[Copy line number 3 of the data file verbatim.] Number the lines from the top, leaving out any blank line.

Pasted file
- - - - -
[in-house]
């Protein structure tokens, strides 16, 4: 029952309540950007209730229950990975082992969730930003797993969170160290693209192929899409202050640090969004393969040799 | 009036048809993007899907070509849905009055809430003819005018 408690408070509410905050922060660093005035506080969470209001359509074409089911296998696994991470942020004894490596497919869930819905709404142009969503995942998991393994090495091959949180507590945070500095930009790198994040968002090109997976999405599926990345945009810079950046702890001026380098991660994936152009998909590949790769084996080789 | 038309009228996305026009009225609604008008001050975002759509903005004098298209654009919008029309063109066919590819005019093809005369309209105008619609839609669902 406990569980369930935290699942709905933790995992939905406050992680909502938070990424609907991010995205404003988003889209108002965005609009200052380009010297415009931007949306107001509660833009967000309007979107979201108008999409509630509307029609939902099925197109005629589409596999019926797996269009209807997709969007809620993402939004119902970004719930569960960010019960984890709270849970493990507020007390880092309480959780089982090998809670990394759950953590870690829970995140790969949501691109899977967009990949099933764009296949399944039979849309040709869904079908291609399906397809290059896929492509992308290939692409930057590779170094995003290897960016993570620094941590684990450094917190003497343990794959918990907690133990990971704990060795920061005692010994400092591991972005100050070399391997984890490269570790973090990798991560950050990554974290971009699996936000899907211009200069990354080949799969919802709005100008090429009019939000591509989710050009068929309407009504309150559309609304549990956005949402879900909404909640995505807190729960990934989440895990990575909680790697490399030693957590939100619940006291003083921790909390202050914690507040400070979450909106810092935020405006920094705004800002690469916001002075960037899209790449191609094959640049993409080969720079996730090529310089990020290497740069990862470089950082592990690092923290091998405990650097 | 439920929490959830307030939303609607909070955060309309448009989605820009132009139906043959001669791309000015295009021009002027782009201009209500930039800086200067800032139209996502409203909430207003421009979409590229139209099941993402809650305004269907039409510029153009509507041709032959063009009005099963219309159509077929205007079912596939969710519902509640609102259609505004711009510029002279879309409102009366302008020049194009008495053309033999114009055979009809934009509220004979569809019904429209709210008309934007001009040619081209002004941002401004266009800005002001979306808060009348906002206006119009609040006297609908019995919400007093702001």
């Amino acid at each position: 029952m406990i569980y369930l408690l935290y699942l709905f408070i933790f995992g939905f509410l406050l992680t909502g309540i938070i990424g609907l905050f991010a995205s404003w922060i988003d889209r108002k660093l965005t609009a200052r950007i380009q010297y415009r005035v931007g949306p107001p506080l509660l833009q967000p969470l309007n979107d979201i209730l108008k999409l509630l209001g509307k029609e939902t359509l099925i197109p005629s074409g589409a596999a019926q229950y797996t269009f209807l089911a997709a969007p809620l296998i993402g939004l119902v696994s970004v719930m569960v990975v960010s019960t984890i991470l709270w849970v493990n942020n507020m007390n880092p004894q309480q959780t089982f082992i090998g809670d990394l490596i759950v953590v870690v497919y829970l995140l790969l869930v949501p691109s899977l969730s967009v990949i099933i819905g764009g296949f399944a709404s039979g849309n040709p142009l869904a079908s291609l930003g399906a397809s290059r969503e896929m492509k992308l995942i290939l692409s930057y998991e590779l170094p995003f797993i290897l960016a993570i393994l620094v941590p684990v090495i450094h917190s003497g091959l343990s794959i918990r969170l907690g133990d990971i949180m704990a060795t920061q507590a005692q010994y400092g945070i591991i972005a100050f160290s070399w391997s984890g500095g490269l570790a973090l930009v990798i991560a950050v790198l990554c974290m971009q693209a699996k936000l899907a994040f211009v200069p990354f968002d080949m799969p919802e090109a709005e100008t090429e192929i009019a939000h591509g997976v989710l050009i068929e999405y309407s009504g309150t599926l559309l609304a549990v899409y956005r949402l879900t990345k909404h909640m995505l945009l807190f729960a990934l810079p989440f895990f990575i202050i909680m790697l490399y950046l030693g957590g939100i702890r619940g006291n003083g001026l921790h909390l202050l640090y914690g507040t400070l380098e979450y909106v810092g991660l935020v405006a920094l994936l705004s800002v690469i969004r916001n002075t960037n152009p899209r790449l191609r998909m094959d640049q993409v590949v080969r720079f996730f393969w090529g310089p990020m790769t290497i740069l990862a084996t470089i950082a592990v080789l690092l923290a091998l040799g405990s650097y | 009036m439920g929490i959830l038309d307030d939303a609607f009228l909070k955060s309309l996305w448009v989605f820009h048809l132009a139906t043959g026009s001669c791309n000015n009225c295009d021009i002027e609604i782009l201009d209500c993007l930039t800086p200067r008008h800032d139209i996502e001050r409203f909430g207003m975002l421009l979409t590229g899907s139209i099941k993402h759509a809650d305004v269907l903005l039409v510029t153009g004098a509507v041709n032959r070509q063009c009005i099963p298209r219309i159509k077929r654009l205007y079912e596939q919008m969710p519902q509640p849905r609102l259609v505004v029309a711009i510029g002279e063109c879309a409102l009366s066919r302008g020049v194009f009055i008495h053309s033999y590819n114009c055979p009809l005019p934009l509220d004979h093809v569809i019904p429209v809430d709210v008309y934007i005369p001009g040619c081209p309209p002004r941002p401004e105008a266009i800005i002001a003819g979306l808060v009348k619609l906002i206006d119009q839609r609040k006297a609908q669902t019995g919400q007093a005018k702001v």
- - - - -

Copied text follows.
């Amino acid at each position: 029952m406990i569980y369930l408690l935290y699942l709905f408070i933790f995992g939905f509410l406050l992680t909502g309540i938070i990424g609907l905050f991010a995205s404003w922060i988003d889209r108002k660093l965005t609009a200052r950007i380009q010297y415009r005035v931007g949306p107001p506080l509660l833009q967000p969470l309007n979107d979201i209730l108008k999409l509630l209001g509307k029609e939902t359509l099925i197109p005629s074409g589409a596999a019926q229950y797996t269009f209807l089911a997709a969007p809620l296998i993402g939004l119902v696994s970004v719930m569960v990975v960010s019960t984890i991470l709270w849970v493990n942020n507020m007390n880092p004894q309480q959780t089982f082992i090998g809670d990394l490596i759950v953590v870690v497919y829970l995140l790969l869930v949501p691109s899977l969730s967009v990949i099933i819905g764009g296949f399944a709404s039979g849309n040709p142009l869904a079908s291609l930003g399906a397809s290059r969503e896929m492509k992308l995942i290939l692409s930057y998991e590779l170094p995003f797993i290897l960016a993570i393994l620094v941590p684990v090495i450094h917190s003497g091959l343990s794959i918990r969170l907690g133990d990971i949180m704990a060795t920061q507590a005692q010994y400092g945070i591991i972005a100050f160290s070399w391997s984890g500095g490269l570790a973090l930009v990798i991560a950050v790198l990554c974290m971009q693209a699996k936000l899907a994040f211009v200069p990354f968002d080949m799969p919802e090109a709005e100008t090429e192929i009019a939000h591509g997976v989710l050009i068929e999405y309407s009504g309150t599926l559309l609304a549990v899409y956005r949402l879900t990345k909404h909640m995505l945009l807190f729960a990934l810079p989440f895990f990575i202050i909680m790697l490399y950046l030693g957590g939100i702890r619940g006291n003083g001026l921790h909390l202050l640090y914690g507040t400070l380098e979450y909106v810092g991660l935020v405006a920094l994936l705004s800002v690469i969004r916001n002075t960037n152009p899209r790449l191609r998909m094959d640049q993409v590949v080969r720079f996730f393969w090529g310089p990020m790769t290497i740069l990862a084996t470089i950082a592990v080789l690092l923290a091998l040799g405990s650097y | 009036m439920g929490i959830l038309d307030d939303a609607f009228l909070k955060s309309l996305w448009v989605f820009h048809l132009a139906t043959g026009s001669c791309n000015n009225c295009d021009i002027e609604i782009l201009d209500c993007l930039t800086p200067r008008h800032d139209i996502e001050r409203f909430g207003m975002l421009l979409t590229g899907s139209i099941k993402h759509a809650d305004v269907l903005l039409v510029t153009g004098a509507v041709n032959r070509q063009c009005i099963p298209r219309i159509k077929r654009l205007y079912e596939q919008m969710p519902q509640p849905r609102l259609v505004v029309a711009i510029g002279e063109c879309a409102l009366s066919r302008g020049v194009f009055i008495h053309s033999y590819n114009c055979p009809l005019p934009l509220d004979h093809v569809i019904p429209v809430d709210v008309y934007i005369p001009g040619c081209p309209p002004r941002p401004e105008a266009i800005i002001a003819g979306l808060v009348k619609l906002i206006d119009q839609r609040k006297a609908q669902t019995g919400q007093a005018k702001v």